The Kindle Education Public Charter School has received final approval to open in the Bergen-Lafayette section of Jersey City this fall, officials said.
By John Heinis/Hudson County View
“Many institutions cater to what’s perceived as the ‘average learner.’ However, in our eyes, the notion of an ‘average learner’ is an oversimplification. Every student carries with them a distinct blend of identity, talents, and passions. It’s our conviction that educational environments should not just accommodate, but celebrate and cultivate this diversity,” DJ Hartigan, one of Kindle Education’s co-founders, said in a statement.
“Kindle Education plans to do this by using workshop-style classes and multiple learning pathways to cater to different learners while providing each student with coaching to help them identify and achieve individualized goals.”
The school is partnering with Team Walker, a nonprofit led by Hudson County Commissioner Jerry Walker (D-3), to be housed in the nonprofit’s facility at 373 Communipaw Ave.
Kindle Education will open its doors with grade 6 and plans to grow by one grade each year until the school serves grades 6-12.
As a free, public school open to all students, Kindle Education will enroll a diverse student body and will not require entry exams or other selective criteria for admissions.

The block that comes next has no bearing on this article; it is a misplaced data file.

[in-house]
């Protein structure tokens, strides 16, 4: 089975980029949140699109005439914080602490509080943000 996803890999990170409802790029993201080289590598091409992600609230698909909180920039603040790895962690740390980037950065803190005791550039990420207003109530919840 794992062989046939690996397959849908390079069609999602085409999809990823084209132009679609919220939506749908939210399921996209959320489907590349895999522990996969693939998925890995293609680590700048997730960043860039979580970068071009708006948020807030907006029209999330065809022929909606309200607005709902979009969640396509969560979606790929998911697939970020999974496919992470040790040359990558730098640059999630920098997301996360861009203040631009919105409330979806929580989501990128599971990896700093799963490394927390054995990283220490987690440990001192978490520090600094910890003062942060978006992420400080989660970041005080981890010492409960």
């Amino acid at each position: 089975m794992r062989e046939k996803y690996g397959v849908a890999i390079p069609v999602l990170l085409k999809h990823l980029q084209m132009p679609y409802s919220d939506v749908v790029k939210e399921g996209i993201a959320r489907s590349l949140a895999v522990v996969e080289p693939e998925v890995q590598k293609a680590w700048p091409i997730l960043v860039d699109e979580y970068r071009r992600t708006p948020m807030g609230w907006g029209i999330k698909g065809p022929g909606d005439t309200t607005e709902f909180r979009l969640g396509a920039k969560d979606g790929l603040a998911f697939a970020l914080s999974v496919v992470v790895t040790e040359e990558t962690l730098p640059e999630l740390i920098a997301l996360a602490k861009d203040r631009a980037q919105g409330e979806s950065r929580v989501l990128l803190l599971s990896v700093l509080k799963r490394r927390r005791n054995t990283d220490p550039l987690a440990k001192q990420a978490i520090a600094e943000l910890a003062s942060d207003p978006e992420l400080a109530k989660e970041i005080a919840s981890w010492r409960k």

The school’s founding team, which is composed of educators and parents, says it has been working to bring Kindle Education to Jersey City for the past three years because of a need for more middle and high schools that offer student-centered, 21st century learning.
Back in January, the New Jersey Public Charter Schools Association awarded a $1.25 million for Kindle Education and their president, Harry Lee, expressed enthusiasm about the school opening in September.
“We’re delighted to welcome an intentionally diverse charter school like Kindle Education to New Jersey’s most diverse city. The strong team behind Kindle Education is a testament to the school’s potential, and we’re confident in their ability to create a lasting impact in our community.”
A key aspect of Kindle Education’s approach is its focus on small class sizes.
In math and humanities, students learn in groups of 22 with one teacher and three tutors, while other learning spaces offer even smaller group sizes, as few as 11 students per group.
Limited seats remain for Kindle Education’s inaugural 6th grade class. To apply, click here.